About 82% used the money to hire labour for farming activities. Very few (25.0%) used their money for acquiring new land for cultivation. This finding is in line with the early result that rural farmers got their money during farming activities; this perhaps could be responsible for the reason why it was used for planting activities/operation. This portrays the facts that labours still constitute a major problem to agricultural production in the rural areas despite the huge family size. This could be attributed to the fact that younger members of the family may be schooling or learning some vocational skills in the cities and hence could not participate in the farming activities as noted by Adebayo and Adeola (2008).
On the other hand, 85.7% of the respondents used their money to pay for their children school fees, while 32.1% used their loan for social activities like marriage, child naming and burial ceremonies. Most rural farmers often find it very difficult to pay for their children school fees because of the little income. Hence they tend to borrow money so that their children will be better in future. About 11% used the money for building project. This is also necessary for them to provide shelter for their family members. View from another perspective, it could affect investment in agriculture.
|Mean score of constraints in the source and use of credit facilities
Perceived constraint militating against the source and use of credit facility: Results in Table 5 showed the constraints to sources and use of credit facilities. The major constraints were few availability of credit institution in the area (x = 3.62), lack of acceptable collateral security required to secure loan (x = 3.60) and high interest rate associated with credit procurement (x = 3.48). Most of the credit institutions are not available in the rural area, majority of the commercial banks are located in the urban centres, hence farmers may not be able to have access to them. The few that have access to the commercial bank were constrained in accessing credit because of factors such as collateral security. Most credit institutions often have high interest rate which may discourage many rural farmers.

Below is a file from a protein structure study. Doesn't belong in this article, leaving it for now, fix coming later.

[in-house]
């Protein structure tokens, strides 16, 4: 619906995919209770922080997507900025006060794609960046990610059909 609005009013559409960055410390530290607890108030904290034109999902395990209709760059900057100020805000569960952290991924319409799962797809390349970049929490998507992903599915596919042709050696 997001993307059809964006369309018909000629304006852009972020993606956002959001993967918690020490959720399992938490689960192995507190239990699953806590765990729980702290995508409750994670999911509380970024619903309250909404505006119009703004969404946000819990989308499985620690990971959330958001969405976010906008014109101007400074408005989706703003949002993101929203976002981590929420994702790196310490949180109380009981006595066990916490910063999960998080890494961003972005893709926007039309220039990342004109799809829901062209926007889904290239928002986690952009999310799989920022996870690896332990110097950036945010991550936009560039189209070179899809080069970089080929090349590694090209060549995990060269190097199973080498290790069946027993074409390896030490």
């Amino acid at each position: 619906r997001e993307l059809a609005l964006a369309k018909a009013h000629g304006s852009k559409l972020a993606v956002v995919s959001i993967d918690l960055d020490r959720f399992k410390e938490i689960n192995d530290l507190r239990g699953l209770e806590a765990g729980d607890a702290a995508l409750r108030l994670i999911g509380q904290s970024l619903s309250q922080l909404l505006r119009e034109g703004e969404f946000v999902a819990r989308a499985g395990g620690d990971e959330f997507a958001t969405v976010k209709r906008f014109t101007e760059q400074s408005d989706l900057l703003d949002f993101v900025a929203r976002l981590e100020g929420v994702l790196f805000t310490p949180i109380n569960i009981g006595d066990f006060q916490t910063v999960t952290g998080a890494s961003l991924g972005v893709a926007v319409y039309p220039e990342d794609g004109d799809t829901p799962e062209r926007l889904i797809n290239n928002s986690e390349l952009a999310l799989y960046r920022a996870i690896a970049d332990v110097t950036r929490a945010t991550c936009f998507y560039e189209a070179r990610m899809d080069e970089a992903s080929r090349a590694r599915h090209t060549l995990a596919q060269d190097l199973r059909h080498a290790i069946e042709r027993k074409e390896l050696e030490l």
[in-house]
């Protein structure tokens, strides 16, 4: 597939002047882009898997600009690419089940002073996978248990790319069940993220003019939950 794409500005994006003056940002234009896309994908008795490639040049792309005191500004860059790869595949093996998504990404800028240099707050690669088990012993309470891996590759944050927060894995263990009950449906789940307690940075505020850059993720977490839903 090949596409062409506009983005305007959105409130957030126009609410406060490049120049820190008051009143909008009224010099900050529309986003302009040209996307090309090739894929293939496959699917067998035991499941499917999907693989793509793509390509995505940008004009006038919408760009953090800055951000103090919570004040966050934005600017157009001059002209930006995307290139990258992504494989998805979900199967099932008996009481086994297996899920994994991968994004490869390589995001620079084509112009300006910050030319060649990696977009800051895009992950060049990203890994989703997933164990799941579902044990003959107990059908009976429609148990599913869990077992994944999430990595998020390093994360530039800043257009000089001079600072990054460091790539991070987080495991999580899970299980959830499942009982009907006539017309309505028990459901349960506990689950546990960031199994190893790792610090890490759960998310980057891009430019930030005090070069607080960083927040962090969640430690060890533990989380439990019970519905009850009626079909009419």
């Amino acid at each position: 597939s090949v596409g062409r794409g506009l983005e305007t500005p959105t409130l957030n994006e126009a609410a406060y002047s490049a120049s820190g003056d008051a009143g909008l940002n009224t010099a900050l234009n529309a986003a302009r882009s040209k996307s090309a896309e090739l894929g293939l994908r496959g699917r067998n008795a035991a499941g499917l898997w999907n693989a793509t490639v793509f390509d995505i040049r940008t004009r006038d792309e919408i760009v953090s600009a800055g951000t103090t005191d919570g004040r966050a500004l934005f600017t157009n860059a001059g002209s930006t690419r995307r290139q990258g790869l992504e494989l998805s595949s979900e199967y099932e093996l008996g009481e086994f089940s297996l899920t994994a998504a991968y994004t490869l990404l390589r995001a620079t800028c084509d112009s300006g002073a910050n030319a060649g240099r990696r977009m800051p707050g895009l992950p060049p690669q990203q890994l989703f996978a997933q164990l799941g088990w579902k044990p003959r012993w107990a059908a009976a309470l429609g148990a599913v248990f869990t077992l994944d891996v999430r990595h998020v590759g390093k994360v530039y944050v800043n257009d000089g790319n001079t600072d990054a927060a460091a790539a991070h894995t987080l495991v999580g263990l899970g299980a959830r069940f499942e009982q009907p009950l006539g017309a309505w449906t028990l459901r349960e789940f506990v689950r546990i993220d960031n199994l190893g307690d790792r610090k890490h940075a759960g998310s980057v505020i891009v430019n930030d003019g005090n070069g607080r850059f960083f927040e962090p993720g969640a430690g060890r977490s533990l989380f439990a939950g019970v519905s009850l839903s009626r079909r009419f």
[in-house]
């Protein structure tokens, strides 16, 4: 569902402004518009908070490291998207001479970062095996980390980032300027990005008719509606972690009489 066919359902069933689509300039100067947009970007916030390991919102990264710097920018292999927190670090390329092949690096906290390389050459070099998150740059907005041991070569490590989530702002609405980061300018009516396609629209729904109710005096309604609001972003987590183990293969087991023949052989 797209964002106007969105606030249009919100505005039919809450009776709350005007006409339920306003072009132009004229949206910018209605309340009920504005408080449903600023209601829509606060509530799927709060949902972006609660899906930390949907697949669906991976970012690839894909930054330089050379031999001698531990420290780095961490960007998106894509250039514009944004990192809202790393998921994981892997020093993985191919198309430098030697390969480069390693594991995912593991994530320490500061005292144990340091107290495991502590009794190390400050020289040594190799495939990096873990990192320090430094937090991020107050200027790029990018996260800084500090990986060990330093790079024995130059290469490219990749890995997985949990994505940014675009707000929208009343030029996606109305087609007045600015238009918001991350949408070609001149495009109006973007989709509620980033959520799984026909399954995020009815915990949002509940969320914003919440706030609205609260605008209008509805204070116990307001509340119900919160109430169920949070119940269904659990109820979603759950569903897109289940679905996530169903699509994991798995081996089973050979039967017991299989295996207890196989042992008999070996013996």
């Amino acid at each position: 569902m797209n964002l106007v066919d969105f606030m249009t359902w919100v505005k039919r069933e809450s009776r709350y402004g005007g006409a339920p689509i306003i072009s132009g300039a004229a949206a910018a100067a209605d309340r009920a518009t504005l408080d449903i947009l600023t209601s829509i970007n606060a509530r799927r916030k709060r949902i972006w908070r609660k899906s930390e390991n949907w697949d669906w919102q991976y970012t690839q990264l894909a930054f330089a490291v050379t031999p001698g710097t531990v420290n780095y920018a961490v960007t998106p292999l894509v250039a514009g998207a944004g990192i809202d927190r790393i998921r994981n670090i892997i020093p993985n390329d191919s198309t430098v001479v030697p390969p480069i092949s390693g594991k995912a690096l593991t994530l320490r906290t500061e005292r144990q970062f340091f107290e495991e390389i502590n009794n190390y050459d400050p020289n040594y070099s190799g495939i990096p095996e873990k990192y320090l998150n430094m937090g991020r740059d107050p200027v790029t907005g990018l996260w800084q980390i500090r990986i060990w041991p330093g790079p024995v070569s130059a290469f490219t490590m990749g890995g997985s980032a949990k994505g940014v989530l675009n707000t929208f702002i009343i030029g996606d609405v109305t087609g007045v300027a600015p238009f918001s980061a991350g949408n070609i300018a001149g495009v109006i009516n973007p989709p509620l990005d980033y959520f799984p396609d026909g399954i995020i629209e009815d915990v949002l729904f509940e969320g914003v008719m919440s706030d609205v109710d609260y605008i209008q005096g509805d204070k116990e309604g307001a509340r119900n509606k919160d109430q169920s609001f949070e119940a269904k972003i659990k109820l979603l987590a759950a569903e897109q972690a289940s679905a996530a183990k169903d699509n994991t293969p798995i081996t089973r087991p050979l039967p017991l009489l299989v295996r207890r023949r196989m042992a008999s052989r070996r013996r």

Other constraining factors against source and use of credit facility include, lack of information regarding credit facilities (x = 3.20), lack of adequate knowledge in the use of credit (x = 3.17), poor communication problem between farmers and lender (x = 3.13) poor management and handling of credit by farmers (x = 3.10), unfair attitude of the lender (x = 2.98) weather condition (x = 2.97), time between application and disbursement (x = 2.92), insincerity and corruption (x = 2.73), non-approval of loan (x = 2.72) and risk of diverting credit (x = 2.62) and favouritism being the last with a mean score (x = 2.32).
Information is very crucial in all aspect of life. Most rural farmers do not even know the various sources of credit facility available in their domain. Some of those that are aware that credit facility exist in the rural area lack information and adequate knowledge on the procedure to follow so as to access the loan. This could also be linked to the poor communication problem between the lender and the rural farmers for those who obtained such loan. Some of the rural that applied could not access the exact amount they requested for while those that were granted received their loan as a later date. All these are some of the constraint that could hinder the source and use of credit by rural farmers.